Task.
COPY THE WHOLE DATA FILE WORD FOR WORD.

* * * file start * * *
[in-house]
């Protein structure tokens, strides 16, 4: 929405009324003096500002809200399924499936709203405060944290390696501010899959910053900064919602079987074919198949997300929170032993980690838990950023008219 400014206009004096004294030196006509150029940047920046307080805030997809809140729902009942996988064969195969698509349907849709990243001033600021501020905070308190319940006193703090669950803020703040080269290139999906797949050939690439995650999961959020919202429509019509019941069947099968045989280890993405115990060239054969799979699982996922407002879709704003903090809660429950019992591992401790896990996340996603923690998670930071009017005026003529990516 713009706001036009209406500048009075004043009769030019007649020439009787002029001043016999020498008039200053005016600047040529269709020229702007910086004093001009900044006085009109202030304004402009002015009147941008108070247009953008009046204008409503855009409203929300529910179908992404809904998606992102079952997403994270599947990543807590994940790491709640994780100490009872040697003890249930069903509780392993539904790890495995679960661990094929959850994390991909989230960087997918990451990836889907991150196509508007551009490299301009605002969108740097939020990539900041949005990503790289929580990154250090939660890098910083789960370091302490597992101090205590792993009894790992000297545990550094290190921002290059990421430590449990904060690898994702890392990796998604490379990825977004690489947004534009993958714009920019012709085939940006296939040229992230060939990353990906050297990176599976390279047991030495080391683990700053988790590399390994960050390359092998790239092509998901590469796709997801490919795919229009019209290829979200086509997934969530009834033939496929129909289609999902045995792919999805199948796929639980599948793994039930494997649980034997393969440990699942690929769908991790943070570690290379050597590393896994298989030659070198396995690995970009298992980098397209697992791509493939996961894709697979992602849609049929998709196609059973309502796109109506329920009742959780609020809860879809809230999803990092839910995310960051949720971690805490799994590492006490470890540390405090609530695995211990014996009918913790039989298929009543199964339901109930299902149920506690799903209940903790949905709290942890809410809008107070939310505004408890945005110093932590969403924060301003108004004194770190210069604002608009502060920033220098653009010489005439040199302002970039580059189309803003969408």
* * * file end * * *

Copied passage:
[in-house]
């Protein structure tokens, strides 16, 4: 929405009324003096500002809200399924499936709203405060944290390696501010899959910053900064919602079987074919198949997300929170032993980690838990950023008219 400014206009004096004294030196006509150029940047920046307080805030997809809140729902009942996988064969195969698509349907849709990243001033600021501020905070308190319940006193703090669950803020703040080269290139999906797949050939690439995650999961959020919202429509019509019941069947099968045989280890993405115990060239054969799979699982996922407002879709704003903090809660429950019992591992401790896990996340996603923690998670930071009017005026003529990516 713009706001036009209406500048009075004043009769030019007649020439009787002029001043016999020498008039200053005016600047040529269709020229702007910086004093001009900044006085009109202030304004402009002015009147941008108070247009953008009046204008409503855009409203929300529910179908992404809904998606992102079952997403994270599947990543807590994940790491709640994780100490009872040697003890249930069903509780392993539904790890495995679960661990094929959850994390991909989230960087997918990451990836889907991150196509508007551009490299301009605002969108740097939020990539900041949005990503790289929580990154250090939660890098910083789960370091302490597992101090205590792993009894790992000297545990550094290190921002290059990421430590449990904060690898994702890392990796998604490379990825977004690489947004534009993958714009920019012709085939940006296939040229992230060939990353990906050297990176599976390279047991030495080391683990700053988790590399390994960050390359092998790239092509998901590469796709997801490919795919229009019209290829979200086509997934969530009834033939496929129909289609999902045995792919999805199948796929639980599948793994039930494997649980034997393969440990699942690929769908991790943070570690290379050597590393896994298989030659070198396995690995970009298992980098397209697992791509493939996961894709697979992602849609049929998709196609059973309502796109109506329920009742959780609020809860879809809230999803990092839910995310960051949720971690805490799994590492006490470890540390405090609530695995211990014996009918913790039989298929009543199964339901109930299902149920506690799903209940903790949905709290942890809410809008107070939310505004408890945005110093932590969403924060301003108004004194770190210069604002608009502060920033220098653009010489005439040199302002970039580059189309803003969408």